Girls/Boys Super Welterweight153 lbs
Girls/Boys Light Middleweight159 lbs
Girls/Boys Middleweight165 lbs
Girls/Boys Super Middleweight172 lbs
Girls/Boys Light Heavyweight179 lbs
Girls/Boys Light Cruiserweight186 lbs
Girls/Boys Cruiserweight195 lbs
Girls/Boys Heavyweight215 lbs
Girls/Boys Super Heavyweight+215 lbs
Pin weight102 lbs
Atomweight107 lbs
Strawweight112 lbs
Flyweight117 lbs
Bantamweight122 lbs
Featherweight127 lbs
Lightweight132 lbs
Super Lightweight137 lbs
Light Welterweight142 lbs
Welterweight147 lbs
Super Welterweight153 lbs
Light Middleweight159 lbs
Middleweight165 lbs
Super Middleweight172 lbs
Light Heavyweight179 lbs
Light Cruiserweight186 lbs
Cruiserweight195 lbs
Heavyweight215 lbs
Super Heavyweight+215 lbs

Cutting Weight

In Muay Thai, every single pound matters. When two fighters are evenly matched, a stronger strike might make the difference and leave a better impression on judges. But how do fighters cut weight and how many pounds are considered “safe”? Please read on, I will explain it to you.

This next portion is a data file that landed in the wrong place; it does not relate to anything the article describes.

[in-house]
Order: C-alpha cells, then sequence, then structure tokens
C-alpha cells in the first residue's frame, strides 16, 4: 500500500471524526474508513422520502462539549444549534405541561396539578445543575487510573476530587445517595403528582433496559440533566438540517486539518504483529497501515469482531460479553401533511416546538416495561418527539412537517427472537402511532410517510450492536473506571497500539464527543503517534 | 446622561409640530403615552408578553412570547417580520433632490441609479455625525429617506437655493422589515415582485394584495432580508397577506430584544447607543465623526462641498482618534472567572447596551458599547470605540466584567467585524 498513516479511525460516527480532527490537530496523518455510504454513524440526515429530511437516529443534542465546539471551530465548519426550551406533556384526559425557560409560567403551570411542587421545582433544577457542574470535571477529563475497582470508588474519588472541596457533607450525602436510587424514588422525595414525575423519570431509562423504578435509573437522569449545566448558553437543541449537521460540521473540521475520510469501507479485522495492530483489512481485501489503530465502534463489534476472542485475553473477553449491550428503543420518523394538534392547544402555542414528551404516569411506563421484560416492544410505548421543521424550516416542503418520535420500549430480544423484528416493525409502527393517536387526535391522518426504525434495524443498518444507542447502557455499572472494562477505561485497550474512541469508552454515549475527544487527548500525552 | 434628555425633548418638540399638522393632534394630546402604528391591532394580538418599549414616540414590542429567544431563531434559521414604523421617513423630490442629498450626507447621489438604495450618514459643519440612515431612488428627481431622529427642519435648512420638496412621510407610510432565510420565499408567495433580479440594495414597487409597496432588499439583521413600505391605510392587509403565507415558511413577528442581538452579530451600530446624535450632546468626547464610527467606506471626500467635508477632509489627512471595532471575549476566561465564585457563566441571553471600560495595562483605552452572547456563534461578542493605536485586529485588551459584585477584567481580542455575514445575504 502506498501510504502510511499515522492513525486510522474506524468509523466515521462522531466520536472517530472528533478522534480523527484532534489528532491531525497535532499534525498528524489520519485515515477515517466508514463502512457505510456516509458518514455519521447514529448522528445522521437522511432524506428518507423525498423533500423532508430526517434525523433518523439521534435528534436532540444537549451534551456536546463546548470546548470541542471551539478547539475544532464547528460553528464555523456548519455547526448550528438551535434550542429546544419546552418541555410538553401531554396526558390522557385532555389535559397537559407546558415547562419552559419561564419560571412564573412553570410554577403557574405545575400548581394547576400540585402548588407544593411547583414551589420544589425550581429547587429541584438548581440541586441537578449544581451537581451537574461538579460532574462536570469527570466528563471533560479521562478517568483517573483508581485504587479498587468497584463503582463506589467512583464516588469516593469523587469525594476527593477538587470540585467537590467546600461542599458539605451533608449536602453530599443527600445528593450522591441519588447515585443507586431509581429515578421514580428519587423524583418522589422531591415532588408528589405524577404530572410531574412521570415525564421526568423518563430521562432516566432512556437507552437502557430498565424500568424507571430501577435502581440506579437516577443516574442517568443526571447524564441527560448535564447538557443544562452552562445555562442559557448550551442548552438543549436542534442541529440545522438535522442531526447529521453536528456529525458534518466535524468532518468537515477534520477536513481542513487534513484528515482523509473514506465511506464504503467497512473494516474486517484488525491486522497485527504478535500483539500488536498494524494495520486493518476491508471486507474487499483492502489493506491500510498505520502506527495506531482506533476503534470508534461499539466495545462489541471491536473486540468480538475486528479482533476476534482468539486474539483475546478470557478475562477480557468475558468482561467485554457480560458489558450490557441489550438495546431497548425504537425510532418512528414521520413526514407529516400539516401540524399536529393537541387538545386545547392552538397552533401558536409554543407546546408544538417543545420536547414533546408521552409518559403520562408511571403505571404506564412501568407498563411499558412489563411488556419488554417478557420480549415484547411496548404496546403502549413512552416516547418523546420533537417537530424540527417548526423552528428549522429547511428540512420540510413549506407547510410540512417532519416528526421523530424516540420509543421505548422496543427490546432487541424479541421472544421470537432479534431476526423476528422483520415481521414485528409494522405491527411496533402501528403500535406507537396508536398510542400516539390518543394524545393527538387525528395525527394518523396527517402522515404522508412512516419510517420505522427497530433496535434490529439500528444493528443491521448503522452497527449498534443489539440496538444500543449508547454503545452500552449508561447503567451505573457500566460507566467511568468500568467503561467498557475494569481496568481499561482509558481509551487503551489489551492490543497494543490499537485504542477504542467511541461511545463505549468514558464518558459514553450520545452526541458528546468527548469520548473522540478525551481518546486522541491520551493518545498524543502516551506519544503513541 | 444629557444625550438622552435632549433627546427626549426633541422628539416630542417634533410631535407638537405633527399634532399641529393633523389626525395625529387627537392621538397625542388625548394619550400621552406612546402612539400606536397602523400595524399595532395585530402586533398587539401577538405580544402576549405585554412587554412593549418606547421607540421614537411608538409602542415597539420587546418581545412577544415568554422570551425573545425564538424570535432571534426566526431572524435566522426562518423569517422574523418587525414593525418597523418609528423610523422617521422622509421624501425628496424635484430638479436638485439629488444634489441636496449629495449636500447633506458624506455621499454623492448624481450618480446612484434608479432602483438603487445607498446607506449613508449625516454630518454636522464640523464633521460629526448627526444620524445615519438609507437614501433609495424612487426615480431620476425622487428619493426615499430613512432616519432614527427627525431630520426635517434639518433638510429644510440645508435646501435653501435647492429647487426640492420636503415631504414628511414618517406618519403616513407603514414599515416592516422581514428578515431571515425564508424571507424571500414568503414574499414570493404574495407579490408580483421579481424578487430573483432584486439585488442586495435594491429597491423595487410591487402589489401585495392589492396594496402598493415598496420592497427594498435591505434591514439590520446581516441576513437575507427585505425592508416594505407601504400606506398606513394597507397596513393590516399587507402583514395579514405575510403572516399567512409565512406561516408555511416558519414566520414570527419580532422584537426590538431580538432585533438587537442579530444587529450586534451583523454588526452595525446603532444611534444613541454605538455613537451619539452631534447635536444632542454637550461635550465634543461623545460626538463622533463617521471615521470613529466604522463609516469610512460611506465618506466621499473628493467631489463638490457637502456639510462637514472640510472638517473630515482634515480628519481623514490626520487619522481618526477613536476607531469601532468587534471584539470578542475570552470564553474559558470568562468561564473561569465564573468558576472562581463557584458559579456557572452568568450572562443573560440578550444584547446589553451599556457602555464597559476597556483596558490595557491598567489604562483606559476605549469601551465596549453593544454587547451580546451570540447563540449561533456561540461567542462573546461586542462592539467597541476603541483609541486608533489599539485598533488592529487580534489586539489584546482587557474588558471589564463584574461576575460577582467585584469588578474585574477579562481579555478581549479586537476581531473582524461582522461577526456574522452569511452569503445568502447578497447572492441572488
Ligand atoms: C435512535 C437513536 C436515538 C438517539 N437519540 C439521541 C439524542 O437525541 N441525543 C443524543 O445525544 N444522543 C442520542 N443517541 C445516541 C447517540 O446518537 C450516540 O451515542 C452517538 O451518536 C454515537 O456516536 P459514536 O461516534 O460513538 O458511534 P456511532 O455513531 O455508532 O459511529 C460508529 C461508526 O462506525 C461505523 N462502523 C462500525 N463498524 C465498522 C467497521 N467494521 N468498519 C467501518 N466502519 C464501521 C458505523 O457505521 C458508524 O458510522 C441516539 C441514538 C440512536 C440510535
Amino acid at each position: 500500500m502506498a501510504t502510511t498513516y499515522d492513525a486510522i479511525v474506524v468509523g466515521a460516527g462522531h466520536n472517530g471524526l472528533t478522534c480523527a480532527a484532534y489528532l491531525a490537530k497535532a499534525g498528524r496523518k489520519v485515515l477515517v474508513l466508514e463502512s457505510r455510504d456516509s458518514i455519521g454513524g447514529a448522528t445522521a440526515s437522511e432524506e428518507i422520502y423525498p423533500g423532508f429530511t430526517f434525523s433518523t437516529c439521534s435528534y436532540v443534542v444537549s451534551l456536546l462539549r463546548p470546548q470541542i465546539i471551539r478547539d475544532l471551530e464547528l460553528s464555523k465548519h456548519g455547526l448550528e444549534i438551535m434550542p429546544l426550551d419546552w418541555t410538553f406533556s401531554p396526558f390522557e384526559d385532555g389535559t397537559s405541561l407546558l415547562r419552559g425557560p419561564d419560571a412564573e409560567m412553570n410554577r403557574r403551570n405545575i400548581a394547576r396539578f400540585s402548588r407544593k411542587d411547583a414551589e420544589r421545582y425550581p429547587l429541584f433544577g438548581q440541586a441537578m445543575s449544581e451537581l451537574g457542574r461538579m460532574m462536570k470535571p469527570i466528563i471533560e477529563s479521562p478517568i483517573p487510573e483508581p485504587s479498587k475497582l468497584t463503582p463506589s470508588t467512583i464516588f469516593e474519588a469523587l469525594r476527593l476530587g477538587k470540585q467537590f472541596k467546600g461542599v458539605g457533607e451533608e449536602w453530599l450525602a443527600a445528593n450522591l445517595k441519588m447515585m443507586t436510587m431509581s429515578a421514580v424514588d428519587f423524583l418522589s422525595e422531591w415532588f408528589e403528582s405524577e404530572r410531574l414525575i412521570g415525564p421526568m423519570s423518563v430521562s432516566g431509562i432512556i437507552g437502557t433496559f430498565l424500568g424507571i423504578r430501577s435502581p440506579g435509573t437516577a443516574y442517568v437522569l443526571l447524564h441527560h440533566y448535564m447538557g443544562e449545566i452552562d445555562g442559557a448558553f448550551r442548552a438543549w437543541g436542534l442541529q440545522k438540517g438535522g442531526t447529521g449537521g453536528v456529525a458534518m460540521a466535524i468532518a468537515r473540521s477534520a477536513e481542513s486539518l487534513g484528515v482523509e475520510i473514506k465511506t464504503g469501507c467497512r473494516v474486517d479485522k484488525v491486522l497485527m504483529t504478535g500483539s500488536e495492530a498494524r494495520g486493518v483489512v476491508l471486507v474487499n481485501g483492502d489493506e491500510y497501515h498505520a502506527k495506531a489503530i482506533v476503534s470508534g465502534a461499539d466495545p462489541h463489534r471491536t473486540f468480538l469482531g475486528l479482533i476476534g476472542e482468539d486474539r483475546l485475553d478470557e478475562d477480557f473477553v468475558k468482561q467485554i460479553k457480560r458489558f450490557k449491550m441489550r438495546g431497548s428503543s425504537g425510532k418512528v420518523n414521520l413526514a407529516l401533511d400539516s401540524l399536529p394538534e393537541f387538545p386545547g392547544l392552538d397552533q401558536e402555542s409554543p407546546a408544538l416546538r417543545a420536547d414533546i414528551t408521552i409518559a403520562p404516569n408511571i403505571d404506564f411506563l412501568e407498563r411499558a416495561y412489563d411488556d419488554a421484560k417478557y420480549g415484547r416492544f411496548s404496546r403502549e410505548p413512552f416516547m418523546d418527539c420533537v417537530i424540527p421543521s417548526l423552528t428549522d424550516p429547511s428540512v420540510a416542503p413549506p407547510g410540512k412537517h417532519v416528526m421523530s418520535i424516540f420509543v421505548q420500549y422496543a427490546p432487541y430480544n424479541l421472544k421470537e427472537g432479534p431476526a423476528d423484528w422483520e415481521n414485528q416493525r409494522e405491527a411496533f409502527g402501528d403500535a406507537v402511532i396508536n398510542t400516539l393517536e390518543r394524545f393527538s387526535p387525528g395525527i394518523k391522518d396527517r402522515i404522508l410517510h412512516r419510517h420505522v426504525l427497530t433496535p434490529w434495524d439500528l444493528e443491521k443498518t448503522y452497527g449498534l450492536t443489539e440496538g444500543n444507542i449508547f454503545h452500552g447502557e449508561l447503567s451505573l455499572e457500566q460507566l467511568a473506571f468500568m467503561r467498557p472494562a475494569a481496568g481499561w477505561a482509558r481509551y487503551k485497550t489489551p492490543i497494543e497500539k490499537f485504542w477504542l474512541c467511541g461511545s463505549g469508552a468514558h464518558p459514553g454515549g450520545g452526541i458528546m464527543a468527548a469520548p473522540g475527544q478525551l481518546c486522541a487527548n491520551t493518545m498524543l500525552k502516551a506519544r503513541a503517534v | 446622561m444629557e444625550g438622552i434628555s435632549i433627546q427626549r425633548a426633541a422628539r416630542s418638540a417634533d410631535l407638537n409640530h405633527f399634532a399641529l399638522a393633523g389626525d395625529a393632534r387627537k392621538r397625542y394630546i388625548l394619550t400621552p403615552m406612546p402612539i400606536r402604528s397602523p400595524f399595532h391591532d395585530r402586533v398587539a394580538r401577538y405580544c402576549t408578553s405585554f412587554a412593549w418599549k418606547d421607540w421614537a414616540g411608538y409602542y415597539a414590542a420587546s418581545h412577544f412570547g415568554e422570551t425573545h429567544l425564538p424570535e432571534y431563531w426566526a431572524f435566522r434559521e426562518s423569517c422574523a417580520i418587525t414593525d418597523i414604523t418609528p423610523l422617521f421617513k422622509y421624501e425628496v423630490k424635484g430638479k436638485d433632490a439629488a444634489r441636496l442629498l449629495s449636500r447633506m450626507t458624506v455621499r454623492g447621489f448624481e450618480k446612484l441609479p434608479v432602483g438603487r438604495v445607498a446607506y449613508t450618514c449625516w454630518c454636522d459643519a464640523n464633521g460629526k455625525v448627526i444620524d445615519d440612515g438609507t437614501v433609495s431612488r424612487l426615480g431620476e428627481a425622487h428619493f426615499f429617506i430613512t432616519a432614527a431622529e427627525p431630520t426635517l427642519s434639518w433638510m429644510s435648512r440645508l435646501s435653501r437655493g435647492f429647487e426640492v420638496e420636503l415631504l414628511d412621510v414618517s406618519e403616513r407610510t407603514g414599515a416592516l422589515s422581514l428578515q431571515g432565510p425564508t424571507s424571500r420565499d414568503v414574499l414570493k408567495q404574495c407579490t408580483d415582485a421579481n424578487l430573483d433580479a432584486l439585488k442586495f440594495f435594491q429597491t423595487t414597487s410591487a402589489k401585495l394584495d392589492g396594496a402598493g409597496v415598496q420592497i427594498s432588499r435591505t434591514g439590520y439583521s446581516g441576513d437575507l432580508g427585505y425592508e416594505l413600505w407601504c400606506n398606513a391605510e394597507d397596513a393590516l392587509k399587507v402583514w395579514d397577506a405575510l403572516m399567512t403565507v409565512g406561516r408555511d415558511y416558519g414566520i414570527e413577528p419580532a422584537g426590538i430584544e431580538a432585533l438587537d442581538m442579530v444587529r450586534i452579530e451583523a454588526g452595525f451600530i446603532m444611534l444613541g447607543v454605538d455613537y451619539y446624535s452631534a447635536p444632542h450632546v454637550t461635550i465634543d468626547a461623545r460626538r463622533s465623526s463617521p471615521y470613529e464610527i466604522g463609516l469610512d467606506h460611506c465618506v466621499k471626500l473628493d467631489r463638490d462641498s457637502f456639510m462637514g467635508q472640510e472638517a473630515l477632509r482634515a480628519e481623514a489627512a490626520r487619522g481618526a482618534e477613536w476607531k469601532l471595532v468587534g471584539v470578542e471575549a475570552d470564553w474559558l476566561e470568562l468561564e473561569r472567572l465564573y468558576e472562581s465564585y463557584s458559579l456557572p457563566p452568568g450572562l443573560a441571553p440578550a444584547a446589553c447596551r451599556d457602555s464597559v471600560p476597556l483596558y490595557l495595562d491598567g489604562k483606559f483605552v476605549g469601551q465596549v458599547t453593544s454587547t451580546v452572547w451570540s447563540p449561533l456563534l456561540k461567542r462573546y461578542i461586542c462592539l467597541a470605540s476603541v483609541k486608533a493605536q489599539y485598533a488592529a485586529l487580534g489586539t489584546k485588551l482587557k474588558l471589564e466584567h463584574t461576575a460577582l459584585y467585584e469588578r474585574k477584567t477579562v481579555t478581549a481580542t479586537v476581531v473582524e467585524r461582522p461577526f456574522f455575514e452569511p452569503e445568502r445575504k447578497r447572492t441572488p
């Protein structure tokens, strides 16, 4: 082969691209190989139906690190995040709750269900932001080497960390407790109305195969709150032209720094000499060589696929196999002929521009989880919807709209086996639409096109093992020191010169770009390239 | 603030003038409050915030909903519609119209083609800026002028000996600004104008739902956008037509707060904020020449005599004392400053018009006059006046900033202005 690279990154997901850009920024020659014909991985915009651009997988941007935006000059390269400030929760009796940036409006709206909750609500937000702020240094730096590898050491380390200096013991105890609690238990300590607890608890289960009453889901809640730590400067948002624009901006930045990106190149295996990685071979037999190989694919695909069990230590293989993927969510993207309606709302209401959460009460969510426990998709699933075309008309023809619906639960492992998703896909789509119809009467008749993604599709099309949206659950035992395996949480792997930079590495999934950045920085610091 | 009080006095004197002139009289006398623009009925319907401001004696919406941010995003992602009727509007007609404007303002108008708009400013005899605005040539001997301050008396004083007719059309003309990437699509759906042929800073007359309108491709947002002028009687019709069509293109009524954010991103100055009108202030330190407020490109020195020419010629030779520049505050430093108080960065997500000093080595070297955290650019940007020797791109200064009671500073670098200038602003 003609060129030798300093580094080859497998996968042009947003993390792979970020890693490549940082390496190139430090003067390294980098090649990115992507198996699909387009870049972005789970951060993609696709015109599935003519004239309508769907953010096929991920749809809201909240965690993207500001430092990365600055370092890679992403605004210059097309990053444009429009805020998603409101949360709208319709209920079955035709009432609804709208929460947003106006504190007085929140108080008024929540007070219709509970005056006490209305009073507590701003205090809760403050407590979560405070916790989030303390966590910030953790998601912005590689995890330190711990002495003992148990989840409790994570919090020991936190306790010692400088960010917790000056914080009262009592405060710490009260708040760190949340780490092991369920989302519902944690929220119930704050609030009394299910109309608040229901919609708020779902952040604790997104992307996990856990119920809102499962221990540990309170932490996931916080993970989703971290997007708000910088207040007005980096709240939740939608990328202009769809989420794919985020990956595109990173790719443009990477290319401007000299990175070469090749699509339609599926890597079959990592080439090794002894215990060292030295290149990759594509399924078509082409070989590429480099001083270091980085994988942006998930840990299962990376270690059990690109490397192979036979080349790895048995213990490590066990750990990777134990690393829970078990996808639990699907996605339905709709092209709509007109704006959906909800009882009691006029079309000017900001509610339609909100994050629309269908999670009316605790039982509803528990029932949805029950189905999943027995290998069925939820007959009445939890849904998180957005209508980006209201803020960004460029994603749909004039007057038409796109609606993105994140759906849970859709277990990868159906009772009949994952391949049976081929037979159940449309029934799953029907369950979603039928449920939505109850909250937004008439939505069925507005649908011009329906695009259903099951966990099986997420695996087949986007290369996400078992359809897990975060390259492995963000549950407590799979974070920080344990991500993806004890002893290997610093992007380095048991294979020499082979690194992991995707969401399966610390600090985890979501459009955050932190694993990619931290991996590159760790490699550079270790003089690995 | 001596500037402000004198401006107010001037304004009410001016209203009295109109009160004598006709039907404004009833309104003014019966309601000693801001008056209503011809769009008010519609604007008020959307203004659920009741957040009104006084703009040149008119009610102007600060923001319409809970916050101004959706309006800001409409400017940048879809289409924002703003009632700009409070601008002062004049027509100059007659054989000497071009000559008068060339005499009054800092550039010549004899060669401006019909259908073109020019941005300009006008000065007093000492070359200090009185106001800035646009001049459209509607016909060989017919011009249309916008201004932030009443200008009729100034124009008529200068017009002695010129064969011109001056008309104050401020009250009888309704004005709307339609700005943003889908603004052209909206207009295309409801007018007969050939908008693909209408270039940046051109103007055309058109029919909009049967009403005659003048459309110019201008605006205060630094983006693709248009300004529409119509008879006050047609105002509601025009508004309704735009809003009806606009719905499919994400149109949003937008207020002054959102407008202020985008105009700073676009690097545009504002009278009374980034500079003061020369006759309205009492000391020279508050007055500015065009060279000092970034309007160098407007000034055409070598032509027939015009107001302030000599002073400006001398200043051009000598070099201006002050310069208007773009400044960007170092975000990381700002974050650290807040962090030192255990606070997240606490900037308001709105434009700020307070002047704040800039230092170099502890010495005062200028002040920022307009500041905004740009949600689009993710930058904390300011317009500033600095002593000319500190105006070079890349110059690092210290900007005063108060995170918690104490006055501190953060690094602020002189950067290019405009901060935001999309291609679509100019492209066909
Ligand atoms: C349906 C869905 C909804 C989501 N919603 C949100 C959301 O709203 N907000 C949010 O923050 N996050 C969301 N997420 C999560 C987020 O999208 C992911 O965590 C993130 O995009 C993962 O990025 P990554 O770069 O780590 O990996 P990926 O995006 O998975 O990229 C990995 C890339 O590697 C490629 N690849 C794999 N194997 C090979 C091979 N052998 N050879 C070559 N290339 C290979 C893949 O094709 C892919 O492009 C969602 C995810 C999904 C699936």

weight cutting

Many fighters go to the sauna or hot tube daily, one week before the fight, draining their bodies and reducing 10-15 pounds (some even cut more, but this is considered dangerous). Also, some ring warriors cut their rations a week or two before the fight. For example, despite somebody’s walking weight is 160 lbs, he can easily drop to around 140 lbs without endangering his health. But why do fighters do it?

In any martial art, extra pounds mean a lot. The weigh-in sometimes happens a day before the fight, which lets a fighter recover from a harsh weight loss. So a fighter who competes at 140 lbs (just an example) could weigh 155+ pounds on the day of the fight. So it is more than obvious that Muay Thai weight classes and divisions are not based on fighters’ walking weight.

Let me give you an example from the MMA world. Paulo Costa, the former UFC Middleweight title contender, weighed around 210-215 pounds for his 185-pound title fight versus Israel Adesanya on the day of the match. Ring warriors usually target “minimum weight that won’t endanger health”.

But some promotions insist on “fighting on walking weight” and control ring warriors one week ahead of the bout because of previous bad experiences. Famous MMA promotion ONE FC is a good example, they changed the policy after the death of Chinese flyweight fighter Yang Jian Bing, whose body was unable to handle massive weight loss in 2015.